The train arrived. As I got in, I remembered Mangalore. I had boarded a train for the first time in Mangalore. I took a window seat. The train started moving towards Bangalore. I soon saw a big slum and heaps of rubbish. I saw marshy land. I had seen such land for the first time in Yellapur. I met the women of Baragodi who carry firewood on their heads. Before reaching the next station, I saw huge iron rods on both sides of the tracks. And Maachanna's garage among the rods.
The train reached Palakkad. In the stacks of wood, I visualised the timber depot of Yellapur. The Yellapur forest office was also there. I saw Somalia in the faces of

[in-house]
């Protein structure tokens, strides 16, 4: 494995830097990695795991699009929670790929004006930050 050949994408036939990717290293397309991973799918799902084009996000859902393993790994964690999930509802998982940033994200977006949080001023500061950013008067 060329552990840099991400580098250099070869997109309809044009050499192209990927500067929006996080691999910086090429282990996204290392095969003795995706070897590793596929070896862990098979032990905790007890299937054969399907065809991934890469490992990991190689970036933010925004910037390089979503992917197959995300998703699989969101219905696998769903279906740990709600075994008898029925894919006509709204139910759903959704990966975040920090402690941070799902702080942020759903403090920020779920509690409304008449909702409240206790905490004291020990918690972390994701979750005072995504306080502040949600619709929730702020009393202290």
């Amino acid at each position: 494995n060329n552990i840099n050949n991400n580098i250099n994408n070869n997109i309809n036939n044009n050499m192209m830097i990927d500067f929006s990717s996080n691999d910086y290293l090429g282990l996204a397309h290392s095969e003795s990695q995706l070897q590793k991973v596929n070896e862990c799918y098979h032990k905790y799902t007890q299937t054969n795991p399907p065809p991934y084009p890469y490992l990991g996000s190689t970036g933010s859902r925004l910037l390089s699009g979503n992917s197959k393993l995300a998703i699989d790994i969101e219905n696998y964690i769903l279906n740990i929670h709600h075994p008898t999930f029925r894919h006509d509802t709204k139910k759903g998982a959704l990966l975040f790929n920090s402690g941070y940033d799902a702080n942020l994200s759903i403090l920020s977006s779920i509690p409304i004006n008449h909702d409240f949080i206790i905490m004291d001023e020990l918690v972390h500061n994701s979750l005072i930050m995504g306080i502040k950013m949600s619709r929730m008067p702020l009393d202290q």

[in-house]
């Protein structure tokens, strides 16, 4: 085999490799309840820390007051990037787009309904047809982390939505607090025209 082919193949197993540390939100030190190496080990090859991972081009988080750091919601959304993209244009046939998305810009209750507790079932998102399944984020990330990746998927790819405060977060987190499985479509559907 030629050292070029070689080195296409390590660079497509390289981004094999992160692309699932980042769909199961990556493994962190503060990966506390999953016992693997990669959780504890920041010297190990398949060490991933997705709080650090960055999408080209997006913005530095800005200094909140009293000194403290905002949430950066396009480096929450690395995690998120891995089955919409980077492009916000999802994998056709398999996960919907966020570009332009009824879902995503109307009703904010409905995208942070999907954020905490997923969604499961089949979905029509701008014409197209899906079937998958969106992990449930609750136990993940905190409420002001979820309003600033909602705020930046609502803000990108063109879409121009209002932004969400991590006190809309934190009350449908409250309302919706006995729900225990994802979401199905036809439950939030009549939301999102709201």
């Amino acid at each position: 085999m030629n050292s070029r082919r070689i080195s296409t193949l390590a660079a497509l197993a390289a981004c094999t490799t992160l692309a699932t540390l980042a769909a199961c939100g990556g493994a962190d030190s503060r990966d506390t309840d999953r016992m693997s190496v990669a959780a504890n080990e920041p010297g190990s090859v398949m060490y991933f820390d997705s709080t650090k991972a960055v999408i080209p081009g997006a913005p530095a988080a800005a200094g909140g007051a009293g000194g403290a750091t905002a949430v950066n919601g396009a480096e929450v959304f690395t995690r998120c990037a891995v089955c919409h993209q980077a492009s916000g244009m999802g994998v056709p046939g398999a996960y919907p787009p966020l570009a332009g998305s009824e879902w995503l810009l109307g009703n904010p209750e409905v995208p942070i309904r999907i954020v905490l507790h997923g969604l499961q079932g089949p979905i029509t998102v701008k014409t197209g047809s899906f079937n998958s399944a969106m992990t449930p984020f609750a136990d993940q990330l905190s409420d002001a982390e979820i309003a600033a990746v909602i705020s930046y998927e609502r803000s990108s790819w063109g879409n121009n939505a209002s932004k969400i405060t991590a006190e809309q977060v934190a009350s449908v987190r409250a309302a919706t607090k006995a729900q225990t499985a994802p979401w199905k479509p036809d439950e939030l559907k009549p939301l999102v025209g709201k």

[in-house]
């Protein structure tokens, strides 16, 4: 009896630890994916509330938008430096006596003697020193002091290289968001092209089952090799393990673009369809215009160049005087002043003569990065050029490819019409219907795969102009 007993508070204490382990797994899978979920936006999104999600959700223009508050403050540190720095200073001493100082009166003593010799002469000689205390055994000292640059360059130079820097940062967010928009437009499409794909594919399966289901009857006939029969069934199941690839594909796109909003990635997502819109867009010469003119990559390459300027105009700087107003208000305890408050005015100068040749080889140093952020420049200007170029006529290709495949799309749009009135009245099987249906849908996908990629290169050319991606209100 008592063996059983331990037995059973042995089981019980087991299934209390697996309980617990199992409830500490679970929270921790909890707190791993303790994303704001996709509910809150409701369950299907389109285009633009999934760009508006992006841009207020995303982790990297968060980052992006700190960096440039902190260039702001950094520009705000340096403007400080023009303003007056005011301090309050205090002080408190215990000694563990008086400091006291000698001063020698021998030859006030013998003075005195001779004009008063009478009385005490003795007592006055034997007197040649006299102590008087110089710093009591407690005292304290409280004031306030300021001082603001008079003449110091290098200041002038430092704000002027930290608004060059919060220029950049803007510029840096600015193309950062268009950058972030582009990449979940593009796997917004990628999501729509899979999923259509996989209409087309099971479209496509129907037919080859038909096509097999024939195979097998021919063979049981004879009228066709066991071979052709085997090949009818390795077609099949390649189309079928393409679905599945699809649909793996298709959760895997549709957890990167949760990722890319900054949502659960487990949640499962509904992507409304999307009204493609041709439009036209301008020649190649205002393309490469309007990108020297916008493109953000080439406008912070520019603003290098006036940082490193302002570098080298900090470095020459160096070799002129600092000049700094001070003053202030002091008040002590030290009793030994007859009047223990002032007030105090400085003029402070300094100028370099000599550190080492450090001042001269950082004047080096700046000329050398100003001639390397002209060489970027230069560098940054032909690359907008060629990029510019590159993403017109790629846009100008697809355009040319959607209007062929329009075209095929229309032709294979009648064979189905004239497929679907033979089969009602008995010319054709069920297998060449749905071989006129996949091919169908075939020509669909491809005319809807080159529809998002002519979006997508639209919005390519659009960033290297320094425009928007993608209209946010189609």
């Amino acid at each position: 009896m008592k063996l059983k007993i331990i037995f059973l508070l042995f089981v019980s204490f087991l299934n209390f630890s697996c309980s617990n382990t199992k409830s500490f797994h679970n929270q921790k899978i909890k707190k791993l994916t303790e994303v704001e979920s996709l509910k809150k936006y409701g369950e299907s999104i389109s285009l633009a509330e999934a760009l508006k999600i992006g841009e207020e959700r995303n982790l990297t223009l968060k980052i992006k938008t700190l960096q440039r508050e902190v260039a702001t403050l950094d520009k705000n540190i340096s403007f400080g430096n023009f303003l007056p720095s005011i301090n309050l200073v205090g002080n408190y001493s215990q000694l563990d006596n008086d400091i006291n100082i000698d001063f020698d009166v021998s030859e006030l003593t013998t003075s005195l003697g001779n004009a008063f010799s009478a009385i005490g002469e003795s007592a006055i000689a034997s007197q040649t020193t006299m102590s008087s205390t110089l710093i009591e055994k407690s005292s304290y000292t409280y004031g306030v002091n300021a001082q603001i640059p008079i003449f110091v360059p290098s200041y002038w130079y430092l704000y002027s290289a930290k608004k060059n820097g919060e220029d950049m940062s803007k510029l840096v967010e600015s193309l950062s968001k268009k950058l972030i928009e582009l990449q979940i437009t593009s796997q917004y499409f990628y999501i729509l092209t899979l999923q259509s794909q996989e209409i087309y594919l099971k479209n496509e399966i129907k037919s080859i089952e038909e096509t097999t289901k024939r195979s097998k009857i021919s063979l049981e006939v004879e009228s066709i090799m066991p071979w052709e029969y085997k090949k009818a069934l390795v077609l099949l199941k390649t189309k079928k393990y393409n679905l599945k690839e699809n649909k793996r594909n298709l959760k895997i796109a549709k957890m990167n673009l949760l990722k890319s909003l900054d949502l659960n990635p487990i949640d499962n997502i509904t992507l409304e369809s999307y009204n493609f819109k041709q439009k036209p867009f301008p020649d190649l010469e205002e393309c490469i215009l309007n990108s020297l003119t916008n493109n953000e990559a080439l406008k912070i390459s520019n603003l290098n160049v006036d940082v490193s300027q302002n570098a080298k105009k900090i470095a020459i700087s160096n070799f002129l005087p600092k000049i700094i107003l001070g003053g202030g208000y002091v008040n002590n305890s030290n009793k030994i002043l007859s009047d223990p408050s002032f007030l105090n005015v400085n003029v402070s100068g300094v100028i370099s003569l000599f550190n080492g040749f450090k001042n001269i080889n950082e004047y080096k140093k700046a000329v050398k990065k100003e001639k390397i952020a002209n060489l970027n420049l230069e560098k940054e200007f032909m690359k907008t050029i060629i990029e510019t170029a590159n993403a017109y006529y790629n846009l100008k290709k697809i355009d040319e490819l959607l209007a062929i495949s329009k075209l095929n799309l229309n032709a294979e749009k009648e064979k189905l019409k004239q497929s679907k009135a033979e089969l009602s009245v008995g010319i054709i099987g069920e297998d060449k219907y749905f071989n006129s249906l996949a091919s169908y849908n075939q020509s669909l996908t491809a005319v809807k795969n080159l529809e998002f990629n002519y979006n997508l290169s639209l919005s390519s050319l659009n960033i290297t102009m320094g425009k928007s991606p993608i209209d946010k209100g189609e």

the begging children. Behind them loomed hoadings of Coca Cola from hi-tech America.
When we travel by train, we don't see the front of houses. We see only their backyards. Only their back doors. Trains always travel through backyards. The buses we see from the train fill us with a strange comfort. The same happens when we are on a bus and see a passing train.
I saw heaps of rubbish throughout my journey, because our train travelled through backyards. I have lost count of the Gida Siddi of Donkalla (an old tribal from a remote village called Donkalla), which I saw everywhere. Children studying in the backyards. The train halted at Coimbatore. Defeaning sound of boots. And the sweet sound of the anklets. I opened my eyes to see a beautiful girl next to me.